“As the medical evacuation helicopter arrived, it was immediately engaged by accurate and sustained enemy fire. Knowing how critical it was to quickly load the casualty, Sergeant First Class Celiz willingly exposed himself to heavy and effective enemy fire to direct and lead the evacuation. Sergeant First Class Celiz made a conscious effort to ensure his body acted as a physical shield to his team carrying the casualty and the crew of the aircraft.

“As the casualty was loaded and Sergeant First Class Celiz’ team returned to cover, he alone remained at the aircraft, returning a high volume of fire and constantly repositioning himself to act as a physical shield to the aircraft and its crew. Sergeant First Class Celiz then placed himself directly between the cockpit and the enemy, ensuring the aircraft was able to depart. As the helicopter lifted off, Sergeant First Class Celiz was hit by enemy fire.

“Fully aware of his own injury, but understanding the peril to the aircraft from the intense enemy machine-gun fire, Sergeant First Class Celiz motioned to the aircraft to depart rather than remain to load him. His selfless actions saved the life of the evacuated partnered force member and almost certainly prevented further casualties among other members of his team and the aircrew. Sergeant First Class Celiz died of wounds he received in combat on July 12, 2018, in Paktia Province, Afghanistan.

Master Sergeant Earl D. Plumlee was also killed in Afghanistan on August 28, 2013.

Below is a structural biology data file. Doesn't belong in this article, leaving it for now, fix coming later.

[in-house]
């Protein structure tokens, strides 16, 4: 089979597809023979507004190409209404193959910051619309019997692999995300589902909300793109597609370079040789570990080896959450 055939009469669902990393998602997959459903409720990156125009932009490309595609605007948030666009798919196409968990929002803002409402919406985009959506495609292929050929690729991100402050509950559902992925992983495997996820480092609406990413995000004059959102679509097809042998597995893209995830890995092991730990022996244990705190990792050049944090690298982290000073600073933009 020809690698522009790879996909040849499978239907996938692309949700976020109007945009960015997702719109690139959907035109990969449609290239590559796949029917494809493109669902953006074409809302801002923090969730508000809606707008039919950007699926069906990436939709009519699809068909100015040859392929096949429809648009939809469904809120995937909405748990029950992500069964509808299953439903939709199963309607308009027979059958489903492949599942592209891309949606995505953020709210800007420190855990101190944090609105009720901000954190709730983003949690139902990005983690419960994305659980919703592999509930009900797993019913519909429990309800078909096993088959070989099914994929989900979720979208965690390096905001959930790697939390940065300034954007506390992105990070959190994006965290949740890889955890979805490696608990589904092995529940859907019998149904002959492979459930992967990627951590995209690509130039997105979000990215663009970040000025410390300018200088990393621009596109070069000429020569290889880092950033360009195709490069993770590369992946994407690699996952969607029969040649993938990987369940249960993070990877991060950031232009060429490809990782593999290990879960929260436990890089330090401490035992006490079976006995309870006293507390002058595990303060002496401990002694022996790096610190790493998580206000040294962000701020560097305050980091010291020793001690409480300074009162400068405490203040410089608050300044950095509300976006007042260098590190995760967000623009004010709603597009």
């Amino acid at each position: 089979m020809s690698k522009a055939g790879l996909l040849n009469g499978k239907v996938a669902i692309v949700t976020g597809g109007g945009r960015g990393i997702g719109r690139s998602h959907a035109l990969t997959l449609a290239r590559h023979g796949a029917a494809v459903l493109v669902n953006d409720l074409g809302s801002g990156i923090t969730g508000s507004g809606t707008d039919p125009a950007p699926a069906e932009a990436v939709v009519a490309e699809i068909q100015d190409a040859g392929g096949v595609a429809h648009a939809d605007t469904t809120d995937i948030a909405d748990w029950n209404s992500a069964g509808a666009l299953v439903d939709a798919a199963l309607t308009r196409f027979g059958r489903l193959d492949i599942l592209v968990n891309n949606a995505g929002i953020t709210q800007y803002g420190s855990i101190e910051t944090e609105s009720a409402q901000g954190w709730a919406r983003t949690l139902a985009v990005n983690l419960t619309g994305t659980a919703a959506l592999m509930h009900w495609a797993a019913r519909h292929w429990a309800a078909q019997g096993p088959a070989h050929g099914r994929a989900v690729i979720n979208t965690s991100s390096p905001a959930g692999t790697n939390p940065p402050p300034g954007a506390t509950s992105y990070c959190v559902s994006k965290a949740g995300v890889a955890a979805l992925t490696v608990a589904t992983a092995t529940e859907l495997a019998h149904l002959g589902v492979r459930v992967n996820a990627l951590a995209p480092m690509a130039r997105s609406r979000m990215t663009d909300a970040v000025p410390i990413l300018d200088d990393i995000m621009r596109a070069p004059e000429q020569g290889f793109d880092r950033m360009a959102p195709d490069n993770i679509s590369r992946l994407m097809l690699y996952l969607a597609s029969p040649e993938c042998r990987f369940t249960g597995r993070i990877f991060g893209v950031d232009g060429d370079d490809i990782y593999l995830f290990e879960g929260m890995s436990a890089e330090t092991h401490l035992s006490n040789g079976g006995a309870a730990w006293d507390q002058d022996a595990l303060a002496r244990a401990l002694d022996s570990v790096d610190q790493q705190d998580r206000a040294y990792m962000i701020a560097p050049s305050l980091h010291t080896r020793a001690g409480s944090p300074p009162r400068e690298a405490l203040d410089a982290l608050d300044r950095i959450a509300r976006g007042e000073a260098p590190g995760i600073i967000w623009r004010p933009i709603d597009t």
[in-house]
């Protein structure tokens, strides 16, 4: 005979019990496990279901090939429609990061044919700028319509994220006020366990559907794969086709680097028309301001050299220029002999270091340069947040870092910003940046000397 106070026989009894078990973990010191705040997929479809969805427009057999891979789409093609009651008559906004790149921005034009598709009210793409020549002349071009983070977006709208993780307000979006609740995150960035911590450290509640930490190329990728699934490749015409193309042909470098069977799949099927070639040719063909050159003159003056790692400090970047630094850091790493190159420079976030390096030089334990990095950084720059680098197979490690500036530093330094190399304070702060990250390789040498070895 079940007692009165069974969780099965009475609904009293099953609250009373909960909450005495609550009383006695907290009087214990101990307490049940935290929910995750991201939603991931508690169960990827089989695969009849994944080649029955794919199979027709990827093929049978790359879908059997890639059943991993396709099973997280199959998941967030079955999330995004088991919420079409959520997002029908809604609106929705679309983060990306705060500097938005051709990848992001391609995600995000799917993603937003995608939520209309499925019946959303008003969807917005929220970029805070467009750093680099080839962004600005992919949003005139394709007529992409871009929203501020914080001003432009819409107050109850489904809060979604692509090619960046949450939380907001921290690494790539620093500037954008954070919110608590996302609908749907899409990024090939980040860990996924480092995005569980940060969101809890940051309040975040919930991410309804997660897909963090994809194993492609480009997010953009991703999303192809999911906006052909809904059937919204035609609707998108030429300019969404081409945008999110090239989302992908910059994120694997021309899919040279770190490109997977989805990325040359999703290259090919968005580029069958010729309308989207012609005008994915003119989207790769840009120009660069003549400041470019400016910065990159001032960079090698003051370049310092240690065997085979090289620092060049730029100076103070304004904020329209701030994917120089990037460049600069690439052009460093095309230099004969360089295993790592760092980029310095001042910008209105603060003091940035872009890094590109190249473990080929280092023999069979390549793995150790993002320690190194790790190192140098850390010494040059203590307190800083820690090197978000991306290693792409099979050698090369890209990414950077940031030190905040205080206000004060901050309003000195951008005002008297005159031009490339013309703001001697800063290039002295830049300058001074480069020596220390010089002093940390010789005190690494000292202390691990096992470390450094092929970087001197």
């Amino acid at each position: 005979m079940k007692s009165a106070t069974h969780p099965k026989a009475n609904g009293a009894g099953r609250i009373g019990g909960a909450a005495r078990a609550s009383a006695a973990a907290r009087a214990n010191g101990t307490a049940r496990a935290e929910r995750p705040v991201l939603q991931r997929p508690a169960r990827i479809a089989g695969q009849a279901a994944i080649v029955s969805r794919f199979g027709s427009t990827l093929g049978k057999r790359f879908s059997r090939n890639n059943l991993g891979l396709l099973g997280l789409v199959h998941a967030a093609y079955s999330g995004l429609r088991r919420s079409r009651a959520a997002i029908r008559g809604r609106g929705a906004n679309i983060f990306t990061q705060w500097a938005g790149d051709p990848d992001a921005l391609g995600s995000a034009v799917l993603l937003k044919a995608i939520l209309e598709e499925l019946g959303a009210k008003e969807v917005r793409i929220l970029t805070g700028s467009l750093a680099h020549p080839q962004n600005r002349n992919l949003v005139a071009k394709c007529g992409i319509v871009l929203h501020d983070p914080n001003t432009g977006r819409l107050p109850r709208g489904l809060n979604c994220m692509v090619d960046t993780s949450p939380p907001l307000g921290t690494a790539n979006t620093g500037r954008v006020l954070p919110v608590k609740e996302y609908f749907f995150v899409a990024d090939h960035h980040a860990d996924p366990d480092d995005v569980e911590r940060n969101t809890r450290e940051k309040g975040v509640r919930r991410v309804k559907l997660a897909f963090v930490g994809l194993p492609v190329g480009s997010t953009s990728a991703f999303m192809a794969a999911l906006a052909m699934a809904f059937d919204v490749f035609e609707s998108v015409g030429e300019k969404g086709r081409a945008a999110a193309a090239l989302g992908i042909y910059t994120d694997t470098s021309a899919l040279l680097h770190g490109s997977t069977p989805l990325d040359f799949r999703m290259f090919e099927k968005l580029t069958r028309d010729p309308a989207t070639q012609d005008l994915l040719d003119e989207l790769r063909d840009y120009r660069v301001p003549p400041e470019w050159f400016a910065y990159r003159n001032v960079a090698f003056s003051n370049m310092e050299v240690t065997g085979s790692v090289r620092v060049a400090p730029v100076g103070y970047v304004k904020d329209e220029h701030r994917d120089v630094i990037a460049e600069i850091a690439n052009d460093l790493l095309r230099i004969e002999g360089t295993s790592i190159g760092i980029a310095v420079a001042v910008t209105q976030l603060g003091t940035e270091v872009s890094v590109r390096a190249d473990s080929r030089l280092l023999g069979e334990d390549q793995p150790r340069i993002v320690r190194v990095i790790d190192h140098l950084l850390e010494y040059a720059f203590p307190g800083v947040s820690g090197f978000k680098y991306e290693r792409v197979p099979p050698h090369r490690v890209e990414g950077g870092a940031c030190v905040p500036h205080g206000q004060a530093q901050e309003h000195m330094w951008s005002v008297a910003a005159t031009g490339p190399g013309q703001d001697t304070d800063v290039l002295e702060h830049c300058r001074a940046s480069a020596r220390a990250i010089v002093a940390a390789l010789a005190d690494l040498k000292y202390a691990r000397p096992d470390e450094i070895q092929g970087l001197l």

Here were his actions that day:

“While deployed to Afghanistan, then-Staff Sergeant Plumlee instantly responded to a complex enemy attack that began with a massive explosion that tore a sixty-foot breach in the base’s perimeter wall. Ten insurgents wearing Afghan National Army uniforms and suicide vests poured through the breach. Staff Sergeant Plumlee and five Special Operations members, intent upon defending the base, mounted two vehicles and raced toward the site of the detonation.

“The vehicles, now no longer undercover, came under effective enemy fire from the front and right. Using his body to shield the driver from enemy fire, he instinctively reacted, exiting the vehicle while simultaneously drawing his pistol and engaging an insurgent to the vehicle’s right.

“Without cover and with complete disregard for his own safety, he advanced on the superior enemy force engaging multiple insurgents with only his pistol. Upon reaching cover, he killed two insurgents, one with a well-placed grenade and the other by detonating the insurgent’s suicide vest using precision sniper fire.

“Again disregarding his own safety, he left cover and advanced alone against the superior enemy force engaging several combatants at close range, including an insurgent whose suicide vest exploded a mere seven meters from his position. Undeterred and resolute, he joined a small group of American and Polish Soldiers, who moved from cover to counter-attack the infiltrators.

“As the force advanced, he engaged an insurgent to his front left. The wounded insurgent threw a grenade before detonating his suicide vest. Staff Sergeant Plumlee then swung around and engaged another insurgent who charged the group from the rear. The insurgent detonated his suicide vest, mortally wounding a U.S. Soldier. Staff Sergeant Plumlee, with complete disregard for his own safety, ran to the wounded Soldier, carried him to safety, and rendered first aid. He then organized three Polish Soldiers for defense, methodically cleared the area, remained in a security posture and continued to scan for any remaining threats.”